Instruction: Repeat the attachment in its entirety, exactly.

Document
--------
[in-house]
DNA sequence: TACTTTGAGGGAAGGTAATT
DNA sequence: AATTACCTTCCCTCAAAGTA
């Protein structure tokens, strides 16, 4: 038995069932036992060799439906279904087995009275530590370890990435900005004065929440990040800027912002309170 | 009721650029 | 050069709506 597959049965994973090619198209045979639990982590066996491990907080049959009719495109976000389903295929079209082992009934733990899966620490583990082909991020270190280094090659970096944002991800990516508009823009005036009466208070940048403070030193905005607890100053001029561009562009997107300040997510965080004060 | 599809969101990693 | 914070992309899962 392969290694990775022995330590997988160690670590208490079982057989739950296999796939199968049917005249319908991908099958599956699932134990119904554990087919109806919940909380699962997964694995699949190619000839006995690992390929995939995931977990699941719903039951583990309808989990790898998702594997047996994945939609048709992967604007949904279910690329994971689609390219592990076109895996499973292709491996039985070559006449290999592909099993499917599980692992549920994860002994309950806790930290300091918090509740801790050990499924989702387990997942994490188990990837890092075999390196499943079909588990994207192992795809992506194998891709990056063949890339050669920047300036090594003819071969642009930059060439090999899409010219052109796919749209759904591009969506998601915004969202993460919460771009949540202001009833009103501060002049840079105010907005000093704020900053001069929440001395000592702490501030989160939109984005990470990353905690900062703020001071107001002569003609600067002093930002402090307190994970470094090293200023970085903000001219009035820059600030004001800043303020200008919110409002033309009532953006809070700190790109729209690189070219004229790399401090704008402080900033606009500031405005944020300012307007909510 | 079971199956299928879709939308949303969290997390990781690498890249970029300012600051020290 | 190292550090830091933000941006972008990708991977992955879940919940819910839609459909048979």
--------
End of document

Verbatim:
[in-house]
DNA sequence: TACTTTGAGGGAAGGTAATT
DNA sequence: AATTACCTTCCCTCAAAGTA
């Protein structure tokens, strides 16, 4: 038995069932036992060799439906279904087995009275530590370890990435900005004065929440990040800027912002309170 | 009721650029 | 050069709506 597959049965994973090619198209045979639990982590066996491990907080049959009719495109976000389903295929079209082992009934733990899966620490583990082909991020270190280094090659970096944002991800990516508009823009005036009466208070940048403070030193905005607890100053001029561009562009997107300040997510965080004060 | 599809969101990693 | 914070992309899962 392969290694990775022995330590997988160690670590208490079982057989739950296999796939199968049917005249319908991908099958599956699932134990119904554990087919109806919940909380699962997964694995699949190619000839006995690992390929995939995931977990699941719903039951583990309808989990790898998702594997047996994945939609048709992967604007949904279910690329994971689609390219592990076109895996499973292709491996039985070559006449290999592909099993499917599980692992549920994860002994309950806790930290300091918090509740801790050990499924989702387990997942994490188990990837890092075999390196499943079909588990994207192992795809992506194998891709990056063949890339050669920047300036090594003819071969642009930059060439090999899409010219052109796919749209759904591009969506998601915004969202993460919460771009949540202001009833009103501060002049840079105010907005000093704020900053001069929440001395000592702490501030989160939109984005990470990353905690900062703020001071107001002569003609600067002093930002402090307190994970470094090293200023970085903000001219009035820059600030004001800043303020200008919110409002033309009532953006809070700190790109729209690189070219004229790399401090704008402080900033606009500031405005944020300012307007909510 | 079971199956299928879709939308949303969290997390990781690498890249970029300012600051020290 | 190292550090830091933000941006972008990708991977992955879940919940819910839609459909048979």